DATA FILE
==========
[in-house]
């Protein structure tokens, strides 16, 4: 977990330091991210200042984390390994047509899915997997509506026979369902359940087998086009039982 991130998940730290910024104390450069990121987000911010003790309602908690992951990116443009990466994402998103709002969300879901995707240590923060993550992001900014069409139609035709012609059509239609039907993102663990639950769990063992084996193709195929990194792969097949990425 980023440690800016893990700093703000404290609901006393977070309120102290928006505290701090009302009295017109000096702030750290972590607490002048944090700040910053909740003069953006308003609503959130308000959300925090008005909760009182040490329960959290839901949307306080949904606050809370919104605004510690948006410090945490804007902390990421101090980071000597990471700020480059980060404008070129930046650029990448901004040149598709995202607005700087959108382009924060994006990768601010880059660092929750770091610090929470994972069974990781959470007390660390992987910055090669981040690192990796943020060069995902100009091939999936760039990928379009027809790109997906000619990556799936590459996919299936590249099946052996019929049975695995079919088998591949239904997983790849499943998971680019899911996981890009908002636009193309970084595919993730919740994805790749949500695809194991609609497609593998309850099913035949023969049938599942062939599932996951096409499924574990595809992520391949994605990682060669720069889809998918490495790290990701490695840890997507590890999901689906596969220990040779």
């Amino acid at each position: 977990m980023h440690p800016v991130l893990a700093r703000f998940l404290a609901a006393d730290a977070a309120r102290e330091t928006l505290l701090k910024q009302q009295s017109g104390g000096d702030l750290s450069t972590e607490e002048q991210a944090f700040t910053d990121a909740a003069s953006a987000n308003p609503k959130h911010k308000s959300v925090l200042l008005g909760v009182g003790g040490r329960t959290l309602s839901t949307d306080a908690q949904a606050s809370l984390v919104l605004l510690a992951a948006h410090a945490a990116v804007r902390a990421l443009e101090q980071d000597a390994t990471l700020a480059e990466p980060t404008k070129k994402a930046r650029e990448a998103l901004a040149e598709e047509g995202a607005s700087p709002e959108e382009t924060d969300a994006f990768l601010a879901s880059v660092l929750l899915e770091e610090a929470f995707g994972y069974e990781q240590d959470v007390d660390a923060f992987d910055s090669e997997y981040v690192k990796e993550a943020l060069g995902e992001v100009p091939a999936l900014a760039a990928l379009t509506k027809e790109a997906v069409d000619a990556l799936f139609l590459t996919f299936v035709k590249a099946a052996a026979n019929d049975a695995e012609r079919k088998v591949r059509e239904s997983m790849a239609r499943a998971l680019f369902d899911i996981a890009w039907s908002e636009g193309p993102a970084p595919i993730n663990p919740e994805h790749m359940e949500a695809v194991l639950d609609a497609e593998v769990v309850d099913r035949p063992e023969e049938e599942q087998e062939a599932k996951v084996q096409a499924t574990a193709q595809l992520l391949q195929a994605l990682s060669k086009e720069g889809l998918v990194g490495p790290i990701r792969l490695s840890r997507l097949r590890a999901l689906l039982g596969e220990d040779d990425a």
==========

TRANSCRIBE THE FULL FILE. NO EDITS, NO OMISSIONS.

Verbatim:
[in-house]
């Protein structure tokens, strides 16, 4: 977990330091991210200042984390390994047509899915997997509506026979369902359940087998086009039982 991130998940730290910024104390450069990121987000911010003790309602908690992951990116443009990466994402998103709002969300879901995707240590923060993550992001900014069409139609035709012609059509239609039907993102663990639950769990063992084996193709195929990194792969097949990425 980023440690800016893990700093703000404290609901006393977070309120102290928006505290701090009302009295017109000096702030750290972590607490002048944090700040910053909740003069953006308003609503959130308000959300925090008005909760009182040490329960959290839901949307306080949904606050809370919104605004510690948006410090945490804007902390990421101090980071000597990471700020480059980060404008070129930046650029990448901004040149598709995202607005700087959108382009924060994006990768601010880059660092929750770091610090929470994972069974990781959470007390660390992987910055090669981040690192990796943020060069995902100009091939999936760039990928379009027809790109997906000619990556799936590459996919299936590249099946052996019929049975695995079919088998591949239904997983790849499943998971680019899911996981890009908002636009193309970084595919993730919740994805790749949500695809194991609609497609593998309850099913035949023969049938599942062939599932996951096409499924574990595809992520391949994605990682060669720069889809998918490495790290990701490695840890997507590890999901689906596969220990040779």
């Amino acid at each position: 977990m980023h440690p800016v991130l893990a700093r703000f998940l404290a609901a006393d730290a977070a309120r102290e330091t928006l505290l701090k910024q009302q009295s017109g104390g000096d702030l750290s450069t972590e607490e002048q991210a944090f700040t910053d990121a909740a003069s953006a987000n308003p609503k959130h911010k308000s959300v925090l200042l008005g909760v009182g003790g040490r329960t959290l309602s839901t949307d306080a908690q949904a606050s809370l984390v919104l605004l510690a992951a948006h410090a945490a990116v804007r902390a990421l443009e101090q980071d000597a390994t990471l700020a480059e990466p980060t404008k070129k994402a930046r650029e990448a998103l901004a040149e598709e047509g995202a607005s700087p709002e959108e382009t924060d969300a994006f990768l601010a879901s880059v660092l929750l899915e770091e610090a929470f995707g994972y069974e990781q240590d959470v007390d660390a923060f992987d910055s090669e997997y981040v690192k990796e993550a943020l060069g995902e992001v100009p091939a999936l900014a760039a990928l379009t509506k027809e790109a997906v069409d000619a990556l799936f139609l590459t996919f299936v035709k590249a099946a052996a026979n019929d049975a695995e012609r079919k088998v591949r059509e239904s997983m790849a239609r499943a998971l680019f369902d899911i996981a890009w039907s908002e636009g193309p993102a970084p595919i993730n663990p919740e994805h790749m359940e949500a695809v194991l639950d609609a497609e593998v769990v309850d099913r035949p063992e023969e049938e599942q087998e062939a599932k996951v084996q096409a499924t574990a193709q595809l992520l391949q195929a994605l990682s060669k086009e720069g889809l998918v990194g490495p790290i990701r792969l490695s840890r997507l097949r590890a999901l689906l039982g596969e220990d040779d990425a």